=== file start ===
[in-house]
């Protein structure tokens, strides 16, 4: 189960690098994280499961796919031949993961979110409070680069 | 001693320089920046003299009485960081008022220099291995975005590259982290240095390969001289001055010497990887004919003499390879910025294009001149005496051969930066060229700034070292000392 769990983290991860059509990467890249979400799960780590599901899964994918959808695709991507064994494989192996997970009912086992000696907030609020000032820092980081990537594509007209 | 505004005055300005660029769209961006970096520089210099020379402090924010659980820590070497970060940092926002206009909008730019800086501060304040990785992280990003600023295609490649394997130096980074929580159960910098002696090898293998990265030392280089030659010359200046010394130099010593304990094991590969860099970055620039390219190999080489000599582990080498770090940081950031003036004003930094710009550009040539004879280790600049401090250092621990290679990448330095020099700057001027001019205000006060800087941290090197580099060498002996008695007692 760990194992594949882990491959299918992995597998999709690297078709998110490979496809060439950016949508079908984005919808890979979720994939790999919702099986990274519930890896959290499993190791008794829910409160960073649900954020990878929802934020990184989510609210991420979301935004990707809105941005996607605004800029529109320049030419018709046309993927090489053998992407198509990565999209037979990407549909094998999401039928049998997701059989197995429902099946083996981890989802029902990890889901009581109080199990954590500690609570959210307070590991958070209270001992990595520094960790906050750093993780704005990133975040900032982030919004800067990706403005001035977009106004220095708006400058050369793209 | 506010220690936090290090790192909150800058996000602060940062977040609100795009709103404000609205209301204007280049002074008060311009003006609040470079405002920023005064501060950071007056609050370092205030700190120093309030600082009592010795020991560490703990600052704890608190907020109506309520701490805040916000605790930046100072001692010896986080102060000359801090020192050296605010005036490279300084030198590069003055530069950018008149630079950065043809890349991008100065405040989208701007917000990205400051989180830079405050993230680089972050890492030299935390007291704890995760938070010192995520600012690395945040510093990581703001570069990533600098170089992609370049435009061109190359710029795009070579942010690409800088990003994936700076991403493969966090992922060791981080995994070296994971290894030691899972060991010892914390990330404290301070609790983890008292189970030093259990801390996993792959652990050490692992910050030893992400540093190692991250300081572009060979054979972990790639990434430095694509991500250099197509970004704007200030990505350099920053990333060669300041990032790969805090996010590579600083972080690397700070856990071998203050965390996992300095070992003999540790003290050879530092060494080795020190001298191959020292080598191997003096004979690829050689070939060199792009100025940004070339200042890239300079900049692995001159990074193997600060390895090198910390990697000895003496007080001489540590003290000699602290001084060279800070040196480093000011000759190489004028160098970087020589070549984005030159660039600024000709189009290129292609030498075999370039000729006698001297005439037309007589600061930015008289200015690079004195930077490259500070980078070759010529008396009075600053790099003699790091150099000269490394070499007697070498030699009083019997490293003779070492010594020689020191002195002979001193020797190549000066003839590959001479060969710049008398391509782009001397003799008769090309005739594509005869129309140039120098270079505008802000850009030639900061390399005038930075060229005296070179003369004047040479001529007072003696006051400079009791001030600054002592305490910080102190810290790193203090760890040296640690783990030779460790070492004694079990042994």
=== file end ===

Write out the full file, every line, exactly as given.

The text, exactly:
[in-house]
């Protein structure tokens, strides 16, 4: 189960690098994280499961796919031949993961979110409070680069 | 001693320089920046003299009485960081008022220099291995975005590259982290240095390969001289001055010497990887004919003499390879910025294009001149005496051969930066060229700034070292000392 769990983290991860059509990467890249979400799960780590599901899964994918959808695709991507064994494989192996997970009912086992000696907030609020000032820092980081990537594509007209 | 505004005055300005660029769209961006970096520089210099020379402090924010659980820590070497970060940092926002206009909008730019800086501060304040990785992280990003600023295609490649394997130096980074929580159960910098002696090898293998990265030392280089030659010359200046010394130099010593304990094991590969860099970055620039390219190999080489000599582990080498770090940081950031003036004003930094710009550009040539004879280790600049401090250092621990290679990448330095020099700057001027001019205000006060800087941290090197580099060498002996008695007692 760990194992594949882990491959299918992995597998999709690297078709998110490979496809060439950016949508079908984005919808890979979720994939790999919702099986990274519930890896959290499993190791008794829910409160960073649900954020990878929802934020990184989510609210991420979301935004990707809105941005996607605004800029529109320049030419018709046309993927090489053998992407198509990565999209037979990407549909094998999401039928049998997701059989197995429902099946083996981890989802029902990890889901009581109080199990954590500690609570959210307070590991958070209270001992990595520094960790906050750093993780704005990133975040900032982030919004800067990706403005001035977009106004220095708006400058050369793209 | 506010220690936090290090790192909150800058996000602060940062977040609100795009709103404000609205209301204007280049002074008060311009003006609040470079405002920023005064501060950071007056609050370092205030700190120093309030600082009592010795020991560490703990600052704890608190907020109506309520701490805040916000605790930046100072001692010896986080102060000359801090020192050296605010005036490279300084030198590069003055530069950018008149630079950065043809890349991008100065405040989208701007917000990205400051989180830079405050993230680089972050890492030299935390007291704890995760938070010192995520600012690395945040510093990581703001570069990533600098170089992609370049435009061109190359710029795009070579942010690409800088990003994936700076991403493969966090992922060791981080995994070296994971290894030691899972060991010892914390990330404290301070609790983890008292189970030093259990801390996993792959652990050490692992910050030893992400540093190692991250300081572009060979054979972990790639990434430095694509991500250099197509970004704007200030990505350099920053990333060669300041990032790969805090996010590579600083972080690397700070856990071998203050965390996992300095070992003999540790003290050879530092060494080795020190001298191959020292080598191997003096004979690829050689070939060199792009100025940004070339200042890239300079900049692995001159990074193997600060390895090198910390990697000895003496007080001489540590003290000699602290001084060279800070040196480093000011000759190489004028160098970087020589070549984005030159660039600024000709189009290129292609030498075999370039000729006698001297005439037309007589600061930015008289200015690079004195930077490259500070980078070759010529008396009075600053790099003699790091150099000269490394070499007697070498030699009083019997490293003779070492010594020689020191002195002979001193020797190549000066003839590959001479060969710049008398391509782009001397003799008769090309005739594509005869129309140039120098270079505008802000850009030639900061390399005038930075060229005296070179003369004047040479001529007072003696006051400079009791001030600054002592305490910080102190810290790193203090760890040296640690783990030779460790070492004694079990042994």